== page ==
In the process of buying a property, there are two aspects that require special attention: one of course is obtaining title, the other, which is as important, is obtaining possession of the property you are buying. In Mexico, possession of a property is a very delicate matter and in many cases is not treated with the importance it deserves. Under our legal system, the concept of possession can be quite complex and may differ considerably from the legalities of possessing a property in the U.S. or Canada. This is why in dealing with this controversial topic, it is best if you are aware of some scenarios in which you should act within the scope of what is considered lawful.
What should I do regarding possession if I am buying property in Mexico?
If you are buying a property from the developer, the purchase contract should specify a specific date for the delivery of the unit, with penalties in case of default. When this delivery date comes, most certainly the developer will have you sign a contract in which you agree to the conditions in which the unit is being delivered, and if there are still details or work to be done in your condo, then you should specify that in the agreement (punch list), along with a due date for those details. You should also be aware that your one-year guarantee starts to count as of the day you take possession.
If I already own a property in Mexico, what are my do’s and don’ts in terms of possession?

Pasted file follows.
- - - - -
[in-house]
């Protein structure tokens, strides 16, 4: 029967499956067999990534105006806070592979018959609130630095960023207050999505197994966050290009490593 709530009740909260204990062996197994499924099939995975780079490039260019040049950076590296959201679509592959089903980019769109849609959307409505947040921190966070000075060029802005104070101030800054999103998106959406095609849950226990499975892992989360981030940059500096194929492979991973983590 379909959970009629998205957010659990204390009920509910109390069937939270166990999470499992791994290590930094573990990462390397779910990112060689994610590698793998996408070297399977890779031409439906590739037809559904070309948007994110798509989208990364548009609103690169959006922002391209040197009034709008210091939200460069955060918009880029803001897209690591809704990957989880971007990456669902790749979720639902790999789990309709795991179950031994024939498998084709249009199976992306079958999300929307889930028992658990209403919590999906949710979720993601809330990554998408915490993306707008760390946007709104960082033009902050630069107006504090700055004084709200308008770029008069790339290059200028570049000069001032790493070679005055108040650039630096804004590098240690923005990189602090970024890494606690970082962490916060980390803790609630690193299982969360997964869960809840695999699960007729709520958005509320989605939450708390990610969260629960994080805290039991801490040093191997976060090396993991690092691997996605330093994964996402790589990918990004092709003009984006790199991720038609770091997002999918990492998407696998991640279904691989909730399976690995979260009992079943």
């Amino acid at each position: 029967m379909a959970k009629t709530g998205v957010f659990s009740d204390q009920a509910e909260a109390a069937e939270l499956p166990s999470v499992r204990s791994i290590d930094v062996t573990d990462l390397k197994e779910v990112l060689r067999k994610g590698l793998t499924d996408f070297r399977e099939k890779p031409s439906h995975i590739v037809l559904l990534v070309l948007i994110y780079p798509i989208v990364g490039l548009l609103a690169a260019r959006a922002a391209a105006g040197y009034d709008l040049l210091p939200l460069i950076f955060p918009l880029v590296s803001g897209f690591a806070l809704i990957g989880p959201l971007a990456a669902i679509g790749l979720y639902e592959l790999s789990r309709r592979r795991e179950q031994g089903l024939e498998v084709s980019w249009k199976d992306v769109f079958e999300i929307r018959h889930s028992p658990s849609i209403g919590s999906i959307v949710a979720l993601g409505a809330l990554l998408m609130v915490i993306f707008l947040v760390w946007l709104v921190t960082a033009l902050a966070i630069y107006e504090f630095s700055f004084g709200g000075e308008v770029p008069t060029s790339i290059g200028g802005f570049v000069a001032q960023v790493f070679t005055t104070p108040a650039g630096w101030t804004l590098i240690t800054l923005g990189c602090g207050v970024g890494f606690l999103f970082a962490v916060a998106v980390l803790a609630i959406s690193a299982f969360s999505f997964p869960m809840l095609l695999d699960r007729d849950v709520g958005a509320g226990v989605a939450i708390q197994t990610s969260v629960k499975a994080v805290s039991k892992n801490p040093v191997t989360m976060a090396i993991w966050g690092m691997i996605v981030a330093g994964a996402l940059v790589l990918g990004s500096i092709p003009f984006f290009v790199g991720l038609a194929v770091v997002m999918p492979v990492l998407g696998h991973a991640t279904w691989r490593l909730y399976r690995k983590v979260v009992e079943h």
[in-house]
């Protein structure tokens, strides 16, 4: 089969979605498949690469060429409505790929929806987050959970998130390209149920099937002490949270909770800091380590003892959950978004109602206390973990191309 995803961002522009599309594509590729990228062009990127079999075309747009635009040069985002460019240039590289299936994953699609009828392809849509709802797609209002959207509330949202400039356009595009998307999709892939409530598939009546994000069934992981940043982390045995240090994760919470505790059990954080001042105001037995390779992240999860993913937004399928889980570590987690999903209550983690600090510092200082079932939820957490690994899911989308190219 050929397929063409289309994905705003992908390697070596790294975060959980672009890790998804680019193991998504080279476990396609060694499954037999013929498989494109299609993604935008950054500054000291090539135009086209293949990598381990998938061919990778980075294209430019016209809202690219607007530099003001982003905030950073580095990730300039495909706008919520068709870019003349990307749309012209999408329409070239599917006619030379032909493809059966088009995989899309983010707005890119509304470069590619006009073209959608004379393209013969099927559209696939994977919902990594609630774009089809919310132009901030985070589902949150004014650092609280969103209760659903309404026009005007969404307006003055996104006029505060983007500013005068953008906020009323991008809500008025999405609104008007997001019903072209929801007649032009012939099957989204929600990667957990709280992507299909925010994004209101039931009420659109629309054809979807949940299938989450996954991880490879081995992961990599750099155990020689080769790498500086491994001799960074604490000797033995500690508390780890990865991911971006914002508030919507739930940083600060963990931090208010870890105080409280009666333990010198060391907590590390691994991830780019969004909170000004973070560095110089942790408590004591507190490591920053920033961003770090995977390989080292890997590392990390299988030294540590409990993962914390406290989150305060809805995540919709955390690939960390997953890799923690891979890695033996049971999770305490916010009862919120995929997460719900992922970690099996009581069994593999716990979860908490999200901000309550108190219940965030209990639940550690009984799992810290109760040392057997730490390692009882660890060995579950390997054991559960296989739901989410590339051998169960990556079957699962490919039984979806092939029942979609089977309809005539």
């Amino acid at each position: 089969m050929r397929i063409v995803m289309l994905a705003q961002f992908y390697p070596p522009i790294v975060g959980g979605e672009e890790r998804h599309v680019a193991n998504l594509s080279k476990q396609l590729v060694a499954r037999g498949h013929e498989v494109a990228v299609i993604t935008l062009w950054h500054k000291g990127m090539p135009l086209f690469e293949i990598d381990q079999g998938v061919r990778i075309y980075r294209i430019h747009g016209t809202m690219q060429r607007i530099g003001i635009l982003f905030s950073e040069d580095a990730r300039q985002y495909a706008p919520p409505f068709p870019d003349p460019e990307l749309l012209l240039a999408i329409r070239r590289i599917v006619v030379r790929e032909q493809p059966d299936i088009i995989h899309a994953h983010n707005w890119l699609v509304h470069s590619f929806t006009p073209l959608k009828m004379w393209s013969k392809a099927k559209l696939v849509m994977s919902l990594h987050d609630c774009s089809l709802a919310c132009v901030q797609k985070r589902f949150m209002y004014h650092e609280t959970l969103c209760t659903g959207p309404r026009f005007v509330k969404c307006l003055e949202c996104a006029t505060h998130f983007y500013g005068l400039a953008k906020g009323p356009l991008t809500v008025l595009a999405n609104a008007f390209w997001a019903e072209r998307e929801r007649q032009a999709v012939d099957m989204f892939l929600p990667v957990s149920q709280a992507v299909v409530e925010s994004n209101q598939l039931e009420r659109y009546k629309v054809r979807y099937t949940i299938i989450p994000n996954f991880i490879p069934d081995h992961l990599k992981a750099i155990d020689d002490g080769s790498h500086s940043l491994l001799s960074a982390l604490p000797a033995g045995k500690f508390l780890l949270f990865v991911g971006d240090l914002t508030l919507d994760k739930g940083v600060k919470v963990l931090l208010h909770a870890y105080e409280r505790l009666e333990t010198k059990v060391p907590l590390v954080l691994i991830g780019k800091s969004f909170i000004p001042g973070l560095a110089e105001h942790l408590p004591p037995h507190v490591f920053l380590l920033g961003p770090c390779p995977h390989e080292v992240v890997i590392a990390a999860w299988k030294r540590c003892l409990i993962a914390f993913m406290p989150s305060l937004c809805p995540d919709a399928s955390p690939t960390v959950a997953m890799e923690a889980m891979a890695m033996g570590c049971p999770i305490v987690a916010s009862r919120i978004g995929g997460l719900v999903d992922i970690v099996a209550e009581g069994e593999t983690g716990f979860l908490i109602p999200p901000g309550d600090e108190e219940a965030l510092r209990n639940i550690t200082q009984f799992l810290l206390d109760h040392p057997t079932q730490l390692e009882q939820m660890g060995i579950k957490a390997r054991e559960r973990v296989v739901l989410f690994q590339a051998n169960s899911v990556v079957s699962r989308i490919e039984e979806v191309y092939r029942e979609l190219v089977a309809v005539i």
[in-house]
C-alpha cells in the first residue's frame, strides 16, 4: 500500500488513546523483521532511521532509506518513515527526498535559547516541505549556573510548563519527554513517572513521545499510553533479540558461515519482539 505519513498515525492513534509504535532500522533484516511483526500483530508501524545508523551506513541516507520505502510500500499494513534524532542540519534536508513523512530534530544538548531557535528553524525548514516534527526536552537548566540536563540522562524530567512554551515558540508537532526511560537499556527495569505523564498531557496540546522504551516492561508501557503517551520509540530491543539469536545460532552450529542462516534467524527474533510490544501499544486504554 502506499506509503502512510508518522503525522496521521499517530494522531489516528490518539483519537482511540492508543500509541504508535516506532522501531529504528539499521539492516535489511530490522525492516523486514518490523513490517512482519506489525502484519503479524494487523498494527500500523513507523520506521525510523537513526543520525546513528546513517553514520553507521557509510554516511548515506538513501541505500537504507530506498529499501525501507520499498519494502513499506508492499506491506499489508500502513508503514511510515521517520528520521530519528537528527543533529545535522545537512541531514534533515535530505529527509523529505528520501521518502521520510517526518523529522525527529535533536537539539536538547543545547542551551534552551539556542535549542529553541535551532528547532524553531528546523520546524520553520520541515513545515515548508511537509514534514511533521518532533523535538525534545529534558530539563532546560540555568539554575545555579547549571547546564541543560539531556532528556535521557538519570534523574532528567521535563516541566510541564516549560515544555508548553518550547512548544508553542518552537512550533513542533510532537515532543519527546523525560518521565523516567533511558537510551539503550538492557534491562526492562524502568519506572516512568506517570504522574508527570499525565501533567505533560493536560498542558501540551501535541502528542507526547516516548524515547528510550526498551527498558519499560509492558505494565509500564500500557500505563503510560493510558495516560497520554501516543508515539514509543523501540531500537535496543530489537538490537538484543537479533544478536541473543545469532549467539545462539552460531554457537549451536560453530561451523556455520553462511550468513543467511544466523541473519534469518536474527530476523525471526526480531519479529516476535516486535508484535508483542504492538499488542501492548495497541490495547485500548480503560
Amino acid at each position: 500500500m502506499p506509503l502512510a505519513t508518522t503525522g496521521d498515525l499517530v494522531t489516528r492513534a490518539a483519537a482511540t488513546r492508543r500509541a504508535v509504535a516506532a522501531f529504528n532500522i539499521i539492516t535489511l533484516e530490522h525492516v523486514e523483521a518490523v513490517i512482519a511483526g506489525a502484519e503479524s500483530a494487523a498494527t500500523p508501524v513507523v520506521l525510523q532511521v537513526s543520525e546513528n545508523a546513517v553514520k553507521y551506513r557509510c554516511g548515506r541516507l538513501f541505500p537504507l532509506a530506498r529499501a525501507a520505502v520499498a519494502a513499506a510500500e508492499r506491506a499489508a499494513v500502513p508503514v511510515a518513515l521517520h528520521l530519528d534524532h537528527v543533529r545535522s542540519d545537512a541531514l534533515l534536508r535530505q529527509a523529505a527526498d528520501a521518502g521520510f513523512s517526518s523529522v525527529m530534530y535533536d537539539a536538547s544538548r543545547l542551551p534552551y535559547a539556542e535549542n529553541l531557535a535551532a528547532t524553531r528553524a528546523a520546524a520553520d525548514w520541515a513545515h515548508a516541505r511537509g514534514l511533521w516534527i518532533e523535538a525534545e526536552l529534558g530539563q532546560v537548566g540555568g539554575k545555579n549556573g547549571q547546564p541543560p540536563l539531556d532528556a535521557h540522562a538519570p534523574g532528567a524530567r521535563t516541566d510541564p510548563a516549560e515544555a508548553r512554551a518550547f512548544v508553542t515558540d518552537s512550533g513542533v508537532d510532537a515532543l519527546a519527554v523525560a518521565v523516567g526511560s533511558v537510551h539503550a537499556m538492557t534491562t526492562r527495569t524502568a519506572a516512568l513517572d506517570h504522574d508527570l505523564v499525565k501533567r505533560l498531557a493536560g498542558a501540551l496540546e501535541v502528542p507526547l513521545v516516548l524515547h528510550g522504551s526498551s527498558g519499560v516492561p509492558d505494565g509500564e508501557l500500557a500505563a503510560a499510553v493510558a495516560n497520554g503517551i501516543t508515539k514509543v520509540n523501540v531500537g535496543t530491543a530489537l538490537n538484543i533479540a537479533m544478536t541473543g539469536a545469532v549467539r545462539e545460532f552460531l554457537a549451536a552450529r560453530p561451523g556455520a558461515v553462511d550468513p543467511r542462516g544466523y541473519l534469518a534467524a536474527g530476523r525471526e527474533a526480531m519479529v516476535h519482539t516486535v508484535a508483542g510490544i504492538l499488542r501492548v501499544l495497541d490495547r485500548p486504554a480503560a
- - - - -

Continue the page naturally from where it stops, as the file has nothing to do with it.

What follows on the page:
Mexican law tends to protect the person in possession of a property, especially if that person obtained the possession through legal means, like for example through a lease agreement. The legal premise is that you can only evict someone through a ruling from a judge obtained after a proper trial. Without this ruling, evicting someone (either by denying access, locking out or changing locks or codes) can be considered a crime which is called Unlawful Dispossession of Property (or Despojo in Spanish) and this crime can be punished with up to 3 years in prison.
You might think that just by having title over a property you have superior rights over anyone who is in possession of that same property, but this is not always the case. That is why before evicting someone from your property, you should consider carefully taking this action without following the proper legal proceeding, since by not doing so, the consequences can be severe and may include criminal charges.
Roberto Ortiz de Montellano is a Mexican-Licensed Attorney at Law with over twenty years of professional legal experience. He started his own practice in Puerto Vallarta five years ago. His areas of expertise focus mostly on Real Estate Law, Business Law, HOAs and Estate Planning.
Roberto Ortiz de Montellano F.
Mexican-Licensed Attorney at Law